The back of the box proclaims 1-6 explorers (see above), but the solo rules are a little hard to find.
The solo rules are in a parenthetical expression on page 4 of the set-up: I actually missed them the first few times through the rulebook. It’s just one sentence: If playing solo, you can choose three to six explorers to control.
The difficulty chart chart shows a minimum of three Explorers (and a max of six), so if you miss that single solo sentence, you might deduce “OHHHH!!! A Solo game has the solo player taking the role of three explorers!” It’s not real emphatic: part of the reason I knew this was because the original Sub Terra worked the same way!! So, you must always have at least 3 explorers for any game, and a max of 6 explorers. This game does follow Saunders’ Law.
So, the solo player must rotate through three players as he plays. The variable powers are fairly straight-forward, so there’s not too much context-switching as the solo player rotates through explorers. That’s always the question when you play multiple positions, right? “How much context-switching is there?” There’s not too much context-switching here: It’s very manageable.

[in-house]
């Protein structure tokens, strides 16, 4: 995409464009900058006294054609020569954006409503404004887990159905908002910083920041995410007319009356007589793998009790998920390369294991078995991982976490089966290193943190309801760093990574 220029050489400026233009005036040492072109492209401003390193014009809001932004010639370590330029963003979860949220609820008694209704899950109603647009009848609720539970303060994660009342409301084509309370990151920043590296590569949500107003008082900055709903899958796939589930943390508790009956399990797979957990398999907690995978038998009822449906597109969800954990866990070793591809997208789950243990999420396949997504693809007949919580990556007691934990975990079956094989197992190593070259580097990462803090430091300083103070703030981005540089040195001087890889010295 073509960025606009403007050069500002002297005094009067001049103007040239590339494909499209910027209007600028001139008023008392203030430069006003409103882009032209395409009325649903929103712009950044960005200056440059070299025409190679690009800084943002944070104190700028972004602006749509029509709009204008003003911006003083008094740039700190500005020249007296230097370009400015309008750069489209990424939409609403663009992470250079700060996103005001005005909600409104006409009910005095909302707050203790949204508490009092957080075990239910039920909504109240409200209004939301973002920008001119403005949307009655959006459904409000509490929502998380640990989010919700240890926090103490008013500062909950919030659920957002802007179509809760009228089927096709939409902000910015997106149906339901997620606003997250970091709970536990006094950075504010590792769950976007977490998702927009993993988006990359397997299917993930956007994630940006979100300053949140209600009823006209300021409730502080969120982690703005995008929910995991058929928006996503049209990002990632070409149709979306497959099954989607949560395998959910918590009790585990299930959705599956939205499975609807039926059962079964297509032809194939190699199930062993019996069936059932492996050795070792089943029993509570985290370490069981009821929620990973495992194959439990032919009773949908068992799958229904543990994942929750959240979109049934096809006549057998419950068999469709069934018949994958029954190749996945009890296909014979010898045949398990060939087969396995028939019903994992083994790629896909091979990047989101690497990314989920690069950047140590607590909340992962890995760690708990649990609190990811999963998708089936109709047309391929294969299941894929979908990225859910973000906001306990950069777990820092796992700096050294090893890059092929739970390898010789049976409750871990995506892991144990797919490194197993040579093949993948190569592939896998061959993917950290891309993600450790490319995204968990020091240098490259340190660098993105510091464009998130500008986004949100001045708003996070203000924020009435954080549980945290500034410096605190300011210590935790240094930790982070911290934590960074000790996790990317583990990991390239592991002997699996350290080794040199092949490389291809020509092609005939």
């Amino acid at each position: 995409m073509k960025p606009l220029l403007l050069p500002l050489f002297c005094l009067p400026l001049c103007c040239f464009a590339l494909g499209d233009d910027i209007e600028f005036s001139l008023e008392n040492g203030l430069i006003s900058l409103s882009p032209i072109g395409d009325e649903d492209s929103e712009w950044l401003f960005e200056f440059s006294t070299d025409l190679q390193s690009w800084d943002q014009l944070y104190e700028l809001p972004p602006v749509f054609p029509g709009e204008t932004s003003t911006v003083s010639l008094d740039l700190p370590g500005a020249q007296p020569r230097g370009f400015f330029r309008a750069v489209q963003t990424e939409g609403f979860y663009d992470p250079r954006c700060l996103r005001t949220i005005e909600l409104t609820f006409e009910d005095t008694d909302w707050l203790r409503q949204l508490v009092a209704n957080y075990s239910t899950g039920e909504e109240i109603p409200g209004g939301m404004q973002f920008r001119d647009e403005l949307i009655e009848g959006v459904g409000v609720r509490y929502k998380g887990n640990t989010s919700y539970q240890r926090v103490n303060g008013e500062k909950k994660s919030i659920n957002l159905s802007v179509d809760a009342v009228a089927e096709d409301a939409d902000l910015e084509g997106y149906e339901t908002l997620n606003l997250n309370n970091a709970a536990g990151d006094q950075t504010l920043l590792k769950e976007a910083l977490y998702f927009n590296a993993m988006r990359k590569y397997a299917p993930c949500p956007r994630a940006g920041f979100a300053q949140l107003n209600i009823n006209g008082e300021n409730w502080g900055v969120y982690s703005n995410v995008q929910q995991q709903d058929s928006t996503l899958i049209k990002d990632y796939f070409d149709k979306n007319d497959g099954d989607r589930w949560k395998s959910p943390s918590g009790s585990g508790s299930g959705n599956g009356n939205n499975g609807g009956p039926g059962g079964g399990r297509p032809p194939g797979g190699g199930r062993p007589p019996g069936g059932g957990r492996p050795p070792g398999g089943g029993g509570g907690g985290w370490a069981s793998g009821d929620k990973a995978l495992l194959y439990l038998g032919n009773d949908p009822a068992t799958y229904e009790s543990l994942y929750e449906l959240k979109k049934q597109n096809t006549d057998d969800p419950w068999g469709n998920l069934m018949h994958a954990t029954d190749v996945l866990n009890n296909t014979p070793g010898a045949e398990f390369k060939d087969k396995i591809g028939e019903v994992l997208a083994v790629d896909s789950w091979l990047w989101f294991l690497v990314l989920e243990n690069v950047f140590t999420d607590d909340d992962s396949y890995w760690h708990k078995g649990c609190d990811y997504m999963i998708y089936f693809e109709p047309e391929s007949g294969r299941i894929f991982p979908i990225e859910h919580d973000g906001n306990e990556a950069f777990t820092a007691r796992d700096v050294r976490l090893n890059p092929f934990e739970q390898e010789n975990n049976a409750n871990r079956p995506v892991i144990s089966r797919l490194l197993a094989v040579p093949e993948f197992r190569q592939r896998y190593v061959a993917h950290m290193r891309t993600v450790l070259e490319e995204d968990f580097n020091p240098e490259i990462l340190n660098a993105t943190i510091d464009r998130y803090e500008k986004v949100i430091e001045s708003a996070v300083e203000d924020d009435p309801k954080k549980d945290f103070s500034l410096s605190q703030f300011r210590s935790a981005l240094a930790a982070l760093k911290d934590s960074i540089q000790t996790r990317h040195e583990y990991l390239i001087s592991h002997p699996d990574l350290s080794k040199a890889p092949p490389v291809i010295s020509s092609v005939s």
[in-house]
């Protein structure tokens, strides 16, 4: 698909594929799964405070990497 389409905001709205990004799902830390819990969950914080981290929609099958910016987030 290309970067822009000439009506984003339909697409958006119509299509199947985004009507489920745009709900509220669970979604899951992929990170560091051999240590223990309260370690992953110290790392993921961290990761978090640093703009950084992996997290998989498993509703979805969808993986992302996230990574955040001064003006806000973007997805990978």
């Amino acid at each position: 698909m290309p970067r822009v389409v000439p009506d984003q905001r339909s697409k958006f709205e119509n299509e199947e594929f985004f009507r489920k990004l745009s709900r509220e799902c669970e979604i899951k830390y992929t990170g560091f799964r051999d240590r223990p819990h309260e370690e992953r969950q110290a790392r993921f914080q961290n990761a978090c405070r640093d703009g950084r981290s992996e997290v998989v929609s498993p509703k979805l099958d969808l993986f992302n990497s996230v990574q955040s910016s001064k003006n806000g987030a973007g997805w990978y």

In general, I liked the solo game. I would play it again. Most importantly, it gave me the chance to learn it so I could teach my friends.
My group had a good time playing this! We liked that the powers were very different and felt “powerful!” When we used our powers, a lot happened! My rogue was fantastic at avoiding the traps (I enjoyed pointing out this was a Mark IV trap: don’t step here), the Marksmen kept the guardians under control, the Aristocrat kept the ruins under control (by placing her Journal tiles exactly where we needed to avoid Ruins problems), and the Veteran kept us going! They were all arguably critical to getting the game done, and we really enjoyed that!
The game also seemed to elicit a fair amount of talk: we cooperated, but we still had our own turns and a lot of agency. There were a few turns (especially for the Veteran) that weren’t fun because she got stuck (see Randomness and PTSO sections down below), but in general we had a good time.
We had a winning game, and it was dramatic and fun.
Rating: In general, the group seemed to think 7s to 7.5s all around. Everyone had a good time (modulo a few issues we’ll discuss).
It’s always a good sign when the group says “I’d love to see how this game played out if we used very different characters”. They want to play again!
Things I Liked
I liked that there was a decent amount of agency in the game: For example, I can choose to “exert” myself to get an extra action point. That allows the players some latitude to “try real hard” when its really needed! That’s very thematic that every so often I can “exert” and get myself out of an obvious bind! I am not always stuck at just 2 actions points: extra agency.